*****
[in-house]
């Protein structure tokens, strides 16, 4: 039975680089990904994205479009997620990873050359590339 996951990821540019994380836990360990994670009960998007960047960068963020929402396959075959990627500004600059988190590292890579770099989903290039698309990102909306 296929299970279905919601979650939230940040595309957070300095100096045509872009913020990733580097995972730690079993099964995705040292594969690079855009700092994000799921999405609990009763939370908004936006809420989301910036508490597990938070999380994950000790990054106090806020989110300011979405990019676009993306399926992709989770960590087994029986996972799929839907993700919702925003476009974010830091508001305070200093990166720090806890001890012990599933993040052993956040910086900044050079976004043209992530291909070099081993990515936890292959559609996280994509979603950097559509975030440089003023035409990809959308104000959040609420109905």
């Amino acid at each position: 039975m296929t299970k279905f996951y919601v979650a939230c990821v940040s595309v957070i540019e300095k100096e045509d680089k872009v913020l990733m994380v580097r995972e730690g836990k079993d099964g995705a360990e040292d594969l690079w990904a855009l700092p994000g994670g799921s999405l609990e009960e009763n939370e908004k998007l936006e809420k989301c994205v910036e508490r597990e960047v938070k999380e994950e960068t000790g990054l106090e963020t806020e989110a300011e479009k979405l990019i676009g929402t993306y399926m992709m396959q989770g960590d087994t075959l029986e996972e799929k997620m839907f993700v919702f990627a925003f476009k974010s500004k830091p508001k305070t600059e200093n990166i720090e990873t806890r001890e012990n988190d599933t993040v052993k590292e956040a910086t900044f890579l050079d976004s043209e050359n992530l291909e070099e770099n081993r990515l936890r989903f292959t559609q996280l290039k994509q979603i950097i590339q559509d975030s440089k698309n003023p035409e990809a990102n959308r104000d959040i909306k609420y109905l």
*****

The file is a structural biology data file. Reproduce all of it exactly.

[in-house]
């Protein structure tokens, strides 16, 4: 039975680089990904994205479009997620990873050359590339 996951990821540019994380836990360990994670009960998007960047960068963020929402396959075959990627500004600059988190590292890579770099989903290039698309990102909306 296929299970279905919601979650939230940040595309957070300095100096045509872009913020990733580097995972730690079993099964995705040292594969690079855009700092994000799921999405609990009763939370908004936006809420989301910036508490597990938070999380994950000790990054106090806020989110300011979405990019676009993306399926992709989770960590087994029986996972799929839907993700919702925003476009974010830091508001305070200093990166720090806890001890012990599933993040052993956040910086900044050079976004043209992530291909070099081993990515936890292959559609996280994509979603950097559509975030440089003023035409990809959308104000959040609420109905």
């Amino acid at each position: 039975m296929t299970k279905f996951y919601v979650a939230c990821v940040s595309v957070i540019e300095k100096e045509d680089k872009v913020l990733m994380v580097r995972e730690g836990k079993d099964g995705a360990e040292d594969l690079w990904a855009l700092p994000g994670g799921s999405l609990e009960e009763n939370e908004k998007l936006e809420k989301c994205v910036e508490r597990e960047v938070k999380e994950e960068t000790g990054l106090e963020t806020e989110a300011e479009k979405l990019i676009g929402t993306y399926m992709m396959q989770g960590d087994t075959l029986e996972e799929k997620m839907f993700v919702f990627a925003f476009k974010s500004k830091p508001k305070t600059e200093n990166i720090e990873t806890r001890e012990n988190d599933t993040v052993k590292e956040a910086t900044f890579l050079d976004s043209e050359n992530l291909e070099e770099n081993r990515l936890r989903f292959t559609q996280l290039k994509q979603i950097i590339q559509d975030s440089k698309n003023p035409e990809a990102n959308r104000d959040i909306k609420y109905l």